Wycombe Wanderers are sad to report the loss of another of their true legends with the death of Mickey Holifield. A pacey and industrious midfielder, he graced Loakes Park for a decade from 1971.
He made 425 senior appearances, which puts him eighth on the club’s all-time roll of honour and scored 86 goals. In all, he donned the Blues shirt 566 times which puts him just ahead of teammate and great friend Howard Kennedy. Like Howard, Mickey suffered from prostate cancer and died on Thursday after a long fight against the disease.
During his ten years with Wycombe, Mickey helped the club to the Isthmian League title in 1972 – his first full season - and was a key figure when they repeated that in 1974 and 75. His ceaseless energy, skill and enthusiasm contributed hugely to what was possibly the most successful spell in Wycombe’s amateur history.
Mickey was also a leading light in the club’s record-breaking run to the third round of the FA Cup in 1975 and those two memorable matches with Jack Charlton’s First Division table-toppers, Middlesbrough. The Wanderers’ trio of Holifield, Kennedy and Terry Reardon more than matched the Boro midfield who included internationals Graeme Souness and eventual replay late match-winner David Armstrong.
Applauded off the field by a crowd of 30,000 after a similar reaction from the 12,000 at Wycombe just three days earlier, those matches remained a fond memory often talked about when Mickey became a founding member of the WWEPA. He attended many of our special events for ex-players and was a regular at our annual golf tournaments where he picked up several prizes
He also struck gold when part of the Blues’ team that lifted the Anglo-Italian Cup in 1975 after beating Monza. Mickey played on at Wycombe for a further six years, impressing everyone with his work-rate and his talent – none more so that Brian Lee, Wycombe manager from 1968-76.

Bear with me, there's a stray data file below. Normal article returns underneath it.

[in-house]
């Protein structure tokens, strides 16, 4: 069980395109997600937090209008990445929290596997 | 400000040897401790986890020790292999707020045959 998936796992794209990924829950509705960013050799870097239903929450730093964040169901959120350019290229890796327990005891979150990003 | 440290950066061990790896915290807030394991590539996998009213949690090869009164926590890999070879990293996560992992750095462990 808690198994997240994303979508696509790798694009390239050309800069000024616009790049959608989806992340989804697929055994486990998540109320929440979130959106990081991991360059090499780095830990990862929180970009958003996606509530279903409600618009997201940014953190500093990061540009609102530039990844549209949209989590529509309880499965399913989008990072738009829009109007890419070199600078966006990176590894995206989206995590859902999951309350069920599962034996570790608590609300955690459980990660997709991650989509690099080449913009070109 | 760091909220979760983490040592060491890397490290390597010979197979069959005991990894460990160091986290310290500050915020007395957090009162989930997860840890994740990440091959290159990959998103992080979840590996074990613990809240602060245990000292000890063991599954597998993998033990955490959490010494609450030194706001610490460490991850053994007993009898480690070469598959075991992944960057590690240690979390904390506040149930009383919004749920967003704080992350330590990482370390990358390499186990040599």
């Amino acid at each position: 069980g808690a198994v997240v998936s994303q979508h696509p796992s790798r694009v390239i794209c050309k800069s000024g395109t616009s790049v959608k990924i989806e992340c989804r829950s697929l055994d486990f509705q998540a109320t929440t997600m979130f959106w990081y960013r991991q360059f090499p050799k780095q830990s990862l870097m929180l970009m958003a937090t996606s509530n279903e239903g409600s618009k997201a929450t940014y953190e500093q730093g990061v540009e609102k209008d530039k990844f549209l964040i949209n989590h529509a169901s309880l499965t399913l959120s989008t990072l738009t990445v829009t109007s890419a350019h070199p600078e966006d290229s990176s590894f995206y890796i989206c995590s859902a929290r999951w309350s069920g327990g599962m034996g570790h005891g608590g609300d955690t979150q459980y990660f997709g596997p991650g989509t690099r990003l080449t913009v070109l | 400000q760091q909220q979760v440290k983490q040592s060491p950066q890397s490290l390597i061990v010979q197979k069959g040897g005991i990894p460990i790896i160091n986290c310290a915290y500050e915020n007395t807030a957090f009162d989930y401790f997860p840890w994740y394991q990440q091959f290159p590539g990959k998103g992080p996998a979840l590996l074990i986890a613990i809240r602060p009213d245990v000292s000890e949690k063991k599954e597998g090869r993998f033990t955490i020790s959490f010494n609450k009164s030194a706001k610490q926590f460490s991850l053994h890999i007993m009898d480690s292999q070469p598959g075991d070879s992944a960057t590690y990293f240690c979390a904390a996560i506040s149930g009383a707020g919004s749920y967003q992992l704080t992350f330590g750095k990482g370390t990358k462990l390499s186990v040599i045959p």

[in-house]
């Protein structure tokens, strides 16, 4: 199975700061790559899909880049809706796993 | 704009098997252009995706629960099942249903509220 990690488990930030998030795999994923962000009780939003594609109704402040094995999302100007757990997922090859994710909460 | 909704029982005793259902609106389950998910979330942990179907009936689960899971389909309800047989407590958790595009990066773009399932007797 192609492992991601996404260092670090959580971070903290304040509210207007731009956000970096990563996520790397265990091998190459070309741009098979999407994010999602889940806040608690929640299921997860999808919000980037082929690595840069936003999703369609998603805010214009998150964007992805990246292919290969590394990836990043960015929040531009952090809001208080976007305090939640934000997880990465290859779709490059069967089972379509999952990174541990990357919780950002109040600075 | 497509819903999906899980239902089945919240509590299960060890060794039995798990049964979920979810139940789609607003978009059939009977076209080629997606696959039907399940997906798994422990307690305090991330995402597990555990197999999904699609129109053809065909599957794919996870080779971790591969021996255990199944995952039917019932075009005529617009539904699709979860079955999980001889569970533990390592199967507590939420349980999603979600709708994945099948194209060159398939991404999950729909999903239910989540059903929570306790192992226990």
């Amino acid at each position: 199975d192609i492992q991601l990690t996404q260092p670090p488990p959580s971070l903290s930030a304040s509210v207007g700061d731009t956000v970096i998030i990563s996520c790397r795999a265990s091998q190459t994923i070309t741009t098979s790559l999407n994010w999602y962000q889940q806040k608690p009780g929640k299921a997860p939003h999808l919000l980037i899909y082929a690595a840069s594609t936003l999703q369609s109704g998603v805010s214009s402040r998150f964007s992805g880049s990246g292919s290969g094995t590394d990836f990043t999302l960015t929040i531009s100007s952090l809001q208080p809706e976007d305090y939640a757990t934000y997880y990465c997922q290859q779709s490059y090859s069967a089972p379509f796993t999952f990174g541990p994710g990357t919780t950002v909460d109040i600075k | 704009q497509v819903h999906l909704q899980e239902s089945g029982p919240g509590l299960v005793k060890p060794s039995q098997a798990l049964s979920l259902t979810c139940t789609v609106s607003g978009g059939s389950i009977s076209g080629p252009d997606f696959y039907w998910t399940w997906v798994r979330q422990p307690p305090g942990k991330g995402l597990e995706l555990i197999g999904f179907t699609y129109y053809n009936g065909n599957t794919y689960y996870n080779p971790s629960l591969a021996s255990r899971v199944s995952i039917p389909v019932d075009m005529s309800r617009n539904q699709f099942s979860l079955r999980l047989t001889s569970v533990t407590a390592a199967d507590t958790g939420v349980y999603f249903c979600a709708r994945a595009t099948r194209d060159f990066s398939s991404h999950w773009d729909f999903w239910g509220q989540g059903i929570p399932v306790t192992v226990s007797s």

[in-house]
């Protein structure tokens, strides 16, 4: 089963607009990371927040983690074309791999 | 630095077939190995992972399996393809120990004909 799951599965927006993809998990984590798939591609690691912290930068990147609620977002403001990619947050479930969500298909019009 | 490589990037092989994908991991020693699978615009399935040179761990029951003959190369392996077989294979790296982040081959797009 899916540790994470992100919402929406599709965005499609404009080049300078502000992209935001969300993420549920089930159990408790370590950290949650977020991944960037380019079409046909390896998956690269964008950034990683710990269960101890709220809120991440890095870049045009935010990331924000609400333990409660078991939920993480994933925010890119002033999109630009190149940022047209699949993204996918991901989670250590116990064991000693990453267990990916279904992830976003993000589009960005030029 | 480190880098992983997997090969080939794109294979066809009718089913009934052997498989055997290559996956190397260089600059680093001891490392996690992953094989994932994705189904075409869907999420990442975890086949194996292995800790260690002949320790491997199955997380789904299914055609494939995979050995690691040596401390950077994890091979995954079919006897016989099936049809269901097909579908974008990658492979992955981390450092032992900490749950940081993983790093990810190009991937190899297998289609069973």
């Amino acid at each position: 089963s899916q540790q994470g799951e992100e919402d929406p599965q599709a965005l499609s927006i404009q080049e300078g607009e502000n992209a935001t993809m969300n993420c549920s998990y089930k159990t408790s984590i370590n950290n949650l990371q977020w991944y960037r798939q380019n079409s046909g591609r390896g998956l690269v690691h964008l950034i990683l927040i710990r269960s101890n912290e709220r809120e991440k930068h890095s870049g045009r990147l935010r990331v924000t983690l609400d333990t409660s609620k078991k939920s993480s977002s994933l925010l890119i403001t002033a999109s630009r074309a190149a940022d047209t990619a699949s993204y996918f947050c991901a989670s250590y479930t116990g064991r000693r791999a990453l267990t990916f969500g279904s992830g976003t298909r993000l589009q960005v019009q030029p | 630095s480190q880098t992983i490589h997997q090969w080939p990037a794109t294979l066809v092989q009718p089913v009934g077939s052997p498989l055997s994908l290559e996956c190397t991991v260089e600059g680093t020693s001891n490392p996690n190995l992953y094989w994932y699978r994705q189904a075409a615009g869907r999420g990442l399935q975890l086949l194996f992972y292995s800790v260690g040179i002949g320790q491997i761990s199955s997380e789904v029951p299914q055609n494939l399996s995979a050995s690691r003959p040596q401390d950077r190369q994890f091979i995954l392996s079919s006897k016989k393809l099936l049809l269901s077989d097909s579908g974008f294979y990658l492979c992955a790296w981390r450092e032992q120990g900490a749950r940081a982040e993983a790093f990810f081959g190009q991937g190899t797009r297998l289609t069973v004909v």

“Mickey Holifield was one of the best players I was privileged to manage. He was quick, strong and clever at times making him difficult ‘to read’. He was a good trainer, reliable and excellent in the dressing room with his wit and dry humour but he always enjoyed himself. So sad to hear the news.”
WWEPA President and John Maskell, first team goalkeeper for 16 years, was the man who brought Mickey to Wycombe after he’d started his career with Thame and Oxford City. They were also teammates for the entire ten years of Holifield wearing the Blues’ shirt. “Although much admired by the manager, players and supporters, Mickey was probably one of the most underrated players in the Brian Lee team. He was one of the best footballers I ever played with, and certainly should have won a cap for England,” remembers Mask.
“Strong, great balance, very quick as well as being fearless. Always performed on the big stage as was shown against the likes of Middlesbrough, Bournemouth and Peterborough. Mickey was a quiet and an unassuming character. He was his own man and didn’t like conformity, and often complained about being made to wear a blazer and tie on match days.
“He loved his music and I believe he was one of the first people to have a soundproof room at his parents’ house with the latest Hi Fi equipment. I always think of Mickey when I hear Cat Stevens, who was one of his favourites in those days. I’m proud to say that having seen Mickey play for Oxford City, I convinced him to join the Blues, where he became a friend and an outstanding player.”
Paul Birdseye, whose own exceptional 11-year career at Wycombe ran in exact parallel with Holifield’s, was also devastated to hear the news. “Although normally at right-back, I was delighted to switch to the left on occasions. With Mickey in front of me and doing so much running, it meant me almost having an afternoon off!”
Vince Faulkner, now a WWEPA Committeeman, was a teammate of Holifield’s when they completed their League title double in 1972. “ It was obvious from his early days that Mickey was going to be a great player for us. But equally important, he was a lovely guy.”
Another former playing colleague to play tribute was Ken Wilson. “When I arrived at Loakes Park Mickey was long established in my position. My big break came only because he retired! He was a very private man but a great bloke.”
Holifield’s death follows that of many early 70s teammates including Ian Rundle, Keith Blunt, Ted Powell, Howard Kennedy and, most recently, Charlie Gale.
Mickey was also industrious off the pitch, setting up his own commercial property agencies in Oxfordshire and Bucks while living at Little Milton near Oxford. A family man, our thoughts go out to wife Sarah, son James and daughters Alice and Emma. Funeral details will be announced shortly.